Jazz

The Tiny Desk is working from home for the foreseeable future. Introducing NPR Music's Tiny Desk (home) concerts, bringing you performances from across the country and the world. It's the same spirit — stripped-down sets, an intimate setting — just a different space.

Saxophonist Sonny Simmons left an indelible impression on fellow alto player Steve Lehman, who vividly remembers the first time he heard Simmons live: It was 1997, Lehman was assisting drummer Pheeroan akLaff – on the faculty at Wesleyan University at the time, where Lehman was a student – who had a gig with Simmons that Lehman attended. The impact was immediate.

When Duke Ellington famously coined the phrase "beyond category," he was talking about freedom — of choice, of expression, of belonging. He meant following your heart and your instincts into an artistic territory without borders. And that's the place where violinist Regina Carter makes her home. She plays everything — jazz, classical, R&B, Latin, blues, country, pop, you name it.

Every year, NPR Music participates in the SXSW music festival, whether it's curating a stage or simply attending hundreds of shows at the annual event in Austin, Texas. Last year, the festival was canceled due to the pandemic, but it returned this March as an online festival. We programmed a 'stage' of Tiny Desk (home) concerts and presented them on the final day of the festival. Now, we present to you Tiny Desk Meets SXSW: four videos filmed in various locations, all of them full of surprises.

On the last edition of Play It Forward, All Things Considered's chain of musical gratitude, Devonté Hynes – the English singer-songwriter, producer, director and genre-spanning creative force behind Blood Orange – spoke about experimental jazz artist Angel Bat Dawid's atmospheric track "London."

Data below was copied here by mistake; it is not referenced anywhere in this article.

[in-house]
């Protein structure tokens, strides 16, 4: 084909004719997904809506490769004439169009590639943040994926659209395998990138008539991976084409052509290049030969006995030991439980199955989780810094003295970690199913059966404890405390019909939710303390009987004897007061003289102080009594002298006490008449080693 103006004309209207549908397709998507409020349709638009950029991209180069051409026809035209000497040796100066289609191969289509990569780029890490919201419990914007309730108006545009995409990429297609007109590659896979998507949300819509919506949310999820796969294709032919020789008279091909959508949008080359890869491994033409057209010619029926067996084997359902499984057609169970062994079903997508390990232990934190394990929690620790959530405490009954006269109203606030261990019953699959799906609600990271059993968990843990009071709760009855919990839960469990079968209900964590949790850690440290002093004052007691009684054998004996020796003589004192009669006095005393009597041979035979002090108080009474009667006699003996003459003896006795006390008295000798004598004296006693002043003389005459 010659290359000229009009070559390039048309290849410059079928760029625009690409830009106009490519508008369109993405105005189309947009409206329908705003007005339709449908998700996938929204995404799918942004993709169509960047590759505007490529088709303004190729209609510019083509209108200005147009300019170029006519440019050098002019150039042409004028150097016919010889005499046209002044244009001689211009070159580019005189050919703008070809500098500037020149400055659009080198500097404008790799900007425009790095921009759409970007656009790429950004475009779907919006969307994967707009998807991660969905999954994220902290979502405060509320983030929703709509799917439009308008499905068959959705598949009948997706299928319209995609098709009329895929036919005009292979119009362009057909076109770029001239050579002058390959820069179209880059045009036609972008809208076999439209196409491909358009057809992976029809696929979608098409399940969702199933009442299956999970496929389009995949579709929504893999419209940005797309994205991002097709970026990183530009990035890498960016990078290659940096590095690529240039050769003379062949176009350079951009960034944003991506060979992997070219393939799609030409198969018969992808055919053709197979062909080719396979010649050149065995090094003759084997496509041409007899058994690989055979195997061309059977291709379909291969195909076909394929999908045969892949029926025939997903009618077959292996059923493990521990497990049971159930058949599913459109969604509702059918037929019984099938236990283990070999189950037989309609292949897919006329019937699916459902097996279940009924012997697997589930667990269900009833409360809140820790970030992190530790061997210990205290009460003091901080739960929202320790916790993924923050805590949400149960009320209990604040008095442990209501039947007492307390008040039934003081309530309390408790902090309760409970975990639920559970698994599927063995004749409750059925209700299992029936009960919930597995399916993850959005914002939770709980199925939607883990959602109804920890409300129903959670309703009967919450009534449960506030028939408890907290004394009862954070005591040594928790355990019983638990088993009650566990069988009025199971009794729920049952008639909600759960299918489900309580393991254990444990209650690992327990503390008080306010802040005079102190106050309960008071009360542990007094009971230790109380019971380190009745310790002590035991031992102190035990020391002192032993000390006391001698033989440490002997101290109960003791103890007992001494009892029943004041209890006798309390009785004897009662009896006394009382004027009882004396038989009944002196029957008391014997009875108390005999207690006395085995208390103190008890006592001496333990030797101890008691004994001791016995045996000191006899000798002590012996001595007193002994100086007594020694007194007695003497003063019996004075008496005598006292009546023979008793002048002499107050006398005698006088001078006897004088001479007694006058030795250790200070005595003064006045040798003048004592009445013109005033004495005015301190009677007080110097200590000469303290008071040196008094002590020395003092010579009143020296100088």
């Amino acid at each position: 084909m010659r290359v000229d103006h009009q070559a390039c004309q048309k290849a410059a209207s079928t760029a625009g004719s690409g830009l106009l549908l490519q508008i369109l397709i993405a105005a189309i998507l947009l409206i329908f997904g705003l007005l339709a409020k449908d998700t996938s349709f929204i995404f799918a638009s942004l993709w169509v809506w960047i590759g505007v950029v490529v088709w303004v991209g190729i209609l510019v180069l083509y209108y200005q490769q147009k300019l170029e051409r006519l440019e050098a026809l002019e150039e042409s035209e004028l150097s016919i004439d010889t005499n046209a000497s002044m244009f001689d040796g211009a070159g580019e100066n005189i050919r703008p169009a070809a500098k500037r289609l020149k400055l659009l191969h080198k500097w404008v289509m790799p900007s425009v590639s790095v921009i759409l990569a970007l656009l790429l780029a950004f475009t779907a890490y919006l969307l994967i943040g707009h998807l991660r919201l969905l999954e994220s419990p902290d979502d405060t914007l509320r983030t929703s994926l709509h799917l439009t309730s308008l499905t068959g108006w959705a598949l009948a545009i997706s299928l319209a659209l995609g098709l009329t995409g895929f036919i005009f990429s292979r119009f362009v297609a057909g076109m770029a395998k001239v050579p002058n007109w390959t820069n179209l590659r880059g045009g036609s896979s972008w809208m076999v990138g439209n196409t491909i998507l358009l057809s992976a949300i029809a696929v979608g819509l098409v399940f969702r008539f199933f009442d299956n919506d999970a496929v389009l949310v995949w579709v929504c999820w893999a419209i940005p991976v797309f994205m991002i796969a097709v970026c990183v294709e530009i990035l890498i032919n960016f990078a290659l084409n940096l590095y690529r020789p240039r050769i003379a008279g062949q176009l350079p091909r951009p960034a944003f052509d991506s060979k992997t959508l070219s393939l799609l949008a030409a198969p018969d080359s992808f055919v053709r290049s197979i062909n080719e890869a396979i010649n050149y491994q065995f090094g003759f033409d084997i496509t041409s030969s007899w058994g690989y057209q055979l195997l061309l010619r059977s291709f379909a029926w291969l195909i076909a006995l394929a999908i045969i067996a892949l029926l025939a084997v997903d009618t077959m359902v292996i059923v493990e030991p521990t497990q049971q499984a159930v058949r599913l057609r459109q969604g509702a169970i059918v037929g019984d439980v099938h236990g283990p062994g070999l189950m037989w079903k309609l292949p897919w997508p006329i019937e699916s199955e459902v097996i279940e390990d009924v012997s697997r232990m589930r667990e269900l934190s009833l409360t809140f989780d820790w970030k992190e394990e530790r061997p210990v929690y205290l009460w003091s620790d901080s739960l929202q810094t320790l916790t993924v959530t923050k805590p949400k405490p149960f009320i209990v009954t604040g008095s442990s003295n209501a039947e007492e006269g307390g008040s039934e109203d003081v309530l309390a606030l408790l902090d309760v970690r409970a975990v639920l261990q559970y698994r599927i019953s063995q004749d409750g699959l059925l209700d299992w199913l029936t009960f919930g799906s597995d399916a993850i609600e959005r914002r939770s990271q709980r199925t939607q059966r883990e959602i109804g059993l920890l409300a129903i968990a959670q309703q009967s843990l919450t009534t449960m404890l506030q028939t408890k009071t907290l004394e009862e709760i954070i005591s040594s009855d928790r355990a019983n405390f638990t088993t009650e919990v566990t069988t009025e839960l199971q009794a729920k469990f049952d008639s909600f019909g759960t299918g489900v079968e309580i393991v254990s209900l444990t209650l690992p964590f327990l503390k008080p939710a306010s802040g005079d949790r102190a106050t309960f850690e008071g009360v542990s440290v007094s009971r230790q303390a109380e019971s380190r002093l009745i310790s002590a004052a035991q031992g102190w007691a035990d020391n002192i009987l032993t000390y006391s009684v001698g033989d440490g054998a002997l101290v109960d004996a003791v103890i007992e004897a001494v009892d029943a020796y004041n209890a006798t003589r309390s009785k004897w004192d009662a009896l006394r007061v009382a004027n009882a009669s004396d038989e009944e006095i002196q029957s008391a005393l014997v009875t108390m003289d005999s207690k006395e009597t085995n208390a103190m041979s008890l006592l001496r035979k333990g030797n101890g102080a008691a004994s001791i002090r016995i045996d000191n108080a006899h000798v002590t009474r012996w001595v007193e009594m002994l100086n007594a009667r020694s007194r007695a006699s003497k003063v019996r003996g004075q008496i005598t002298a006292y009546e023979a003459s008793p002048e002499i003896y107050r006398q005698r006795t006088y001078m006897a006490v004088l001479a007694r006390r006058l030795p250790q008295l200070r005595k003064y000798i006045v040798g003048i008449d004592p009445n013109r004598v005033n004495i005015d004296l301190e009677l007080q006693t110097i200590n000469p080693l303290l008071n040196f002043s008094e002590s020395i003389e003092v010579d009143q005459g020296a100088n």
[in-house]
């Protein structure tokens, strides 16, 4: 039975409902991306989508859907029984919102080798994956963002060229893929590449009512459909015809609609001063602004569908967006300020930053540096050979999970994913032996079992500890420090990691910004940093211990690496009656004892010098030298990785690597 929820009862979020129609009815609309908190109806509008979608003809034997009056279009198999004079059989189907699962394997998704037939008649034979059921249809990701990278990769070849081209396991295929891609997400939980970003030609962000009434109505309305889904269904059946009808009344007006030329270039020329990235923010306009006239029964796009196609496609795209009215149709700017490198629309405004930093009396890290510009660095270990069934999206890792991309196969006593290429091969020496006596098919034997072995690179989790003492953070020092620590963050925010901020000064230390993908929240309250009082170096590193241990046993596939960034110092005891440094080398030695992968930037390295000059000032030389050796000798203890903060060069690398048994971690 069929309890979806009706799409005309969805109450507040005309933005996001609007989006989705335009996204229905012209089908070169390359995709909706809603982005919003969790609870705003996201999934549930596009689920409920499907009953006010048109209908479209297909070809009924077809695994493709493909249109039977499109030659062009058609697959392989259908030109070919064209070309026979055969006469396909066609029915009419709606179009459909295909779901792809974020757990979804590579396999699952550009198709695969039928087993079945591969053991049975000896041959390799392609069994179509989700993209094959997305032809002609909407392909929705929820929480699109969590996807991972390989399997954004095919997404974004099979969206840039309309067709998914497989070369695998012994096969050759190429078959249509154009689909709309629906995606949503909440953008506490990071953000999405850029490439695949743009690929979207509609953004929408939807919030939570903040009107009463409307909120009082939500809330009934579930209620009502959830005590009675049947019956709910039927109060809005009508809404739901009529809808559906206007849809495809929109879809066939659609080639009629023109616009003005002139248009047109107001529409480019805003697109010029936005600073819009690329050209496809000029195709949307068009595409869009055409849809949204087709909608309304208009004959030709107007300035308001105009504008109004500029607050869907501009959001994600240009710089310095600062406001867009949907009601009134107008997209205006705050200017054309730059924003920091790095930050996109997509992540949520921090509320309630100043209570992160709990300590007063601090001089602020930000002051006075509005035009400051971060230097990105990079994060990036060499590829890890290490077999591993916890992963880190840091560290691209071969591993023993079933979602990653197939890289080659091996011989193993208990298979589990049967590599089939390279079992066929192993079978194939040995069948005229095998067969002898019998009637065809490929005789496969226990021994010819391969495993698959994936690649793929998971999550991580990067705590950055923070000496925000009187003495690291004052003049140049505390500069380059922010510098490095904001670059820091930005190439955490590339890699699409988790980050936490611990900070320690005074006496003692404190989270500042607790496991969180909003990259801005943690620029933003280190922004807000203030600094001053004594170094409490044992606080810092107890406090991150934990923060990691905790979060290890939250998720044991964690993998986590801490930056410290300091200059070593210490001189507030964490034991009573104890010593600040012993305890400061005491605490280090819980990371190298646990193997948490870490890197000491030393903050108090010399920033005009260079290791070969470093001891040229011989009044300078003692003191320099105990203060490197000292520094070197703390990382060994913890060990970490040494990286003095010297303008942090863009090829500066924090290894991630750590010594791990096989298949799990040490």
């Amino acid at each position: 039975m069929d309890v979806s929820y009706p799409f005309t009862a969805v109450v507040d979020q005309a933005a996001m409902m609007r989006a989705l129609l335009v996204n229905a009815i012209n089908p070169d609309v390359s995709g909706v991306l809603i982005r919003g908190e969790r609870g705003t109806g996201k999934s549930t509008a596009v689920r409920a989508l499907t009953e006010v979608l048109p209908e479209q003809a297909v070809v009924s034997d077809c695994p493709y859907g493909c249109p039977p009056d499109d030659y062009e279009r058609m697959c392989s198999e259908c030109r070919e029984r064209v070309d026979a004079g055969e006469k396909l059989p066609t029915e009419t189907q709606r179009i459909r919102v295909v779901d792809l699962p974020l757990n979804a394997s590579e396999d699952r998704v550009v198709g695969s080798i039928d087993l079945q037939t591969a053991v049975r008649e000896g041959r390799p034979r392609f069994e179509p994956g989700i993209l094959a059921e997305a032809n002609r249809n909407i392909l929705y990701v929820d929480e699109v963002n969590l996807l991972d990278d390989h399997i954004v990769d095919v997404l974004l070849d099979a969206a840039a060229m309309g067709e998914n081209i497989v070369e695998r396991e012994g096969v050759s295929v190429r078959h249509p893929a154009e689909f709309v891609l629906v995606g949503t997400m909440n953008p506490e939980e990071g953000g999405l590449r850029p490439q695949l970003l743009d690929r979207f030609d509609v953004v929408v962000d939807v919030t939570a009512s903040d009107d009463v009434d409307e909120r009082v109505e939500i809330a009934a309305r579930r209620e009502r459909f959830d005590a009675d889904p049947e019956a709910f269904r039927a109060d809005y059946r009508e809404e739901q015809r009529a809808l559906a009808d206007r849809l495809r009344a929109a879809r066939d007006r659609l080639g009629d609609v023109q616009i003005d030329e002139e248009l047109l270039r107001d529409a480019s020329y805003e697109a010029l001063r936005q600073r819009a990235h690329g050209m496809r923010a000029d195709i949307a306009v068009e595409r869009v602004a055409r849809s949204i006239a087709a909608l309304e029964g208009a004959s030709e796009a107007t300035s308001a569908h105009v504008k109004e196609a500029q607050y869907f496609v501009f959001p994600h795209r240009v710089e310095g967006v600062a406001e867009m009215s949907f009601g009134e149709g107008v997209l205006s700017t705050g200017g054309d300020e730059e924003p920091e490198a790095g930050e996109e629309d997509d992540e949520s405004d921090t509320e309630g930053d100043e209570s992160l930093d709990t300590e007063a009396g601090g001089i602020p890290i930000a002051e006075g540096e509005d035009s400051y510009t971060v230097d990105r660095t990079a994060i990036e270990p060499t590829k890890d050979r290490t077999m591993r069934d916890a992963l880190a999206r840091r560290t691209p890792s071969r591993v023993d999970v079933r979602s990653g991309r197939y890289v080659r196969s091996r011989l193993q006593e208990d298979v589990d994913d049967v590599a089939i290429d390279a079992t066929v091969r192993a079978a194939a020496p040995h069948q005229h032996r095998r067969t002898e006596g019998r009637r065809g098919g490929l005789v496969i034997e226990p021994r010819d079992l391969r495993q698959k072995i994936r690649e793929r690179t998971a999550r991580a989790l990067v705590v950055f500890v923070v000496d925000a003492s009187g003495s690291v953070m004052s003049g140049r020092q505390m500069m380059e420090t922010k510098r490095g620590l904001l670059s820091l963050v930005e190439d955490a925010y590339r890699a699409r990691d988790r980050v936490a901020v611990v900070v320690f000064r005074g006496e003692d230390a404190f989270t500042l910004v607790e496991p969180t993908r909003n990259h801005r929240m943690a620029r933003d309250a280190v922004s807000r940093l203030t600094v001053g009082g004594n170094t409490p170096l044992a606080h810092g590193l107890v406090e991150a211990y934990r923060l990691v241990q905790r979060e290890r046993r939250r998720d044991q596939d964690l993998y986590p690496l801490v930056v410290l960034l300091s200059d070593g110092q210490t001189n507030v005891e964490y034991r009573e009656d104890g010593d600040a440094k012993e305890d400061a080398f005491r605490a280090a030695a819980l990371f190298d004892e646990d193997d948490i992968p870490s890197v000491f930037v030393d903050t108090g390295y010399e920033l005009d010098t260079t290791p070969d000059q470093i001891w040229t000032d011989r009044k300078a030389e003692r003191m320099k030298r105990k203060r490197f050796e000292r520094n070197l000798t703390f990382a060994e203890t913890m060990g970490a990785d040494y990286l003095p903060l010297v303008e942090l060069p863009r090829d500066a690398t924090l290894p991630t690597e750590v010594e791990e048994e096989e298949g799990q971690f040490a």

Precious few have earned – just one, really – the honor to be proclaimed "the Grace Jones of jazz," but Lady Blackbird is not your average interpreter. Blackbird released a bold debut last year with her slow-burning version of Nina Simone's "Blackbird," while her second single, "Beware the Stranger," was a similarly intense reworking of "Wanted Dead or Alive," the rare groove classic popularized by the Voices of East Harlem. Last October, she released a gorgeously melancholy take on the James Gang's "Collage."

What does a line from a James Joyce novel sound like on the piano? Or a scribble from the visual artist Cy Twombly? Can you translate the organic architecture of Frank Lloyd Wright into music? For pianist and composer Myra Melford, there is inspiration in all of the above, "a kind of dialogue for me – a thing to bounce my ideas off of."

Paul Jackson, who as bassist for Herbie Hancock's Headhunters helped secure the first million-selling jazz album, died on March 18 in Japan, where he had lived since 1985.

He was 73. His death was confirmed on social media by his longtime musical associate, drummer Mike Clark.

With a resume that ranges from Talib Kweli to Paul McCartney, L.A.-based drummer Karriem Riggins has assembled his kit in a borderless zone that encompasses modern jazz, hip-hop, classic singer-songwriters and whatever else tickles his fancy. Riggins studied with bassist Ray Brown and quickly became the go-to rhythmatist for Ron Carter, Donald Byrd, Oscar Peterson and other jazz icons.

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